Articles | Volume 15, issue 20
Research article
16 Oct 2015
Research article |  | 16 Oct 2015

The impacts of volcanic aerosol on stratospheric ozone and the Northern Hemisphere polar vortex: separating radiative-dynamical changes from direct effects due to enhanced aerosol heterogeneous chemistry

S. Muthers, F. Arfeuille, C. C. Raible, and E. Rozanov

Abstract. After major volcanic eruptions the enhanced aerosol causes ozone changes due to greater heterogeneous chemistry on the particle surfaces (HET-AER) and from dynamical effects related to the radiative heating of the lower stratosphere (RAD-DYN). We carry out a series of experiments with an atmosphere–ocean–chemistry–climate model to assess how these two processes change stratospheric ozone and Northern Hemispheric (NH) polar vortex dynamics. Ensemble simulations are performed under present day and preindustrial conditions, and with aerosol forcings representative of different eruption strength, to investigate changes in the response behaviour. We show that the halogen component of the HET-AER effect dominates under present-day conditions with a global reduction of ozone (−21 DU for the strongest eruption) particularly at high latitudes, whereas the HET-AER effect increases stratospheric ozone due to N2O5 hydrolysis in a preindustrial atmosphere (maximum anomalies +4 DU). The halogen-induced ozone changes in the present-day atmosphere offset part of the strengthening of the NH polar vortex during mid-winter (reduction of up to −16 m s-1 in January) and slightly amplify the dynamical changes in the polar stratosphere in late winter (+11 m s-1 in March). The RAD-DYN mechanism leads to positive column ozone anomalies which are reduced in a present-day atmosphere by amplified polar ozone depletion (maximum anomalies +12 and +18 DU for present day and preindustrial, respectively). For preindustrial conditions, the ozone response is consequently dominated by RAD-DYN processes, while under present-day conditions, HET-AER effects dominate. The dynamical response of the stratosphere is dominated by the RAD-DYN mechanism showing an intensification of the NH polar vortex in winter (up to +10 m s-1 in January). Ozone changes due to the RAD-DYN mechanism slightly reduce the response of the polar vortex after the eruption under present-day conditions.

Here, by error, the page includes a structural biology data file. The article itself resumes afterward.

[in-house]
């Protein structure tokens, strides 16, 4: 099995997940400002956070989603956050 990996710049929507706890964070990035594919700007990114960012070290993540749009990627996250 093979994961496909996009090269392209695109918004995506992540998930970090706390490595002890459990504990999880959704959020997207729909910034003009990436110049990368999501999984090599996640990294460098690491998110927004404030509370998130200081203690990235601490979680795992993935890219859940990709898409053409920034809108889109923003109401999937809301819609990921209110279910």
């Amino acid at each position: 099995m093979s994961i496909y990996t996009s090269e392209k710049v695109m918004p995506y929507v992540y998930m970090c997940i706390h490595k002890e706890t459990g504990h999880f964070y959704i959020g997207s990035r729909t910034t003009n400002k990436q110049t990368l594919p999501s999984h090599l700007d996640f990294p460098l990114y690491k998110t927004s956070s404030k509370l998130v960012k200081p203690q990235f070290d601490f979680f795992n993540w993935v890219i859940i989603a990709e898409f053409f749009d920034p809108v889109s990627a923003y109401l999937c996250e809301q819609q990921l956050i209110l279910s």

Short summary
After volcanic eruptions different radiative and chemical processes take place in the stratosphere which perturb the ozone layer and cause pronounced dynamical changes. In idealized chemistry-climate model simulations the importance of these processes and the modulating role of the climate state is analysed. The chemical effect strongly differs between a preindustrial and present-day climate, but the effect on the dynamics is weak. Radiative processes dominate the dynamics in all climate states.
Final-revised paper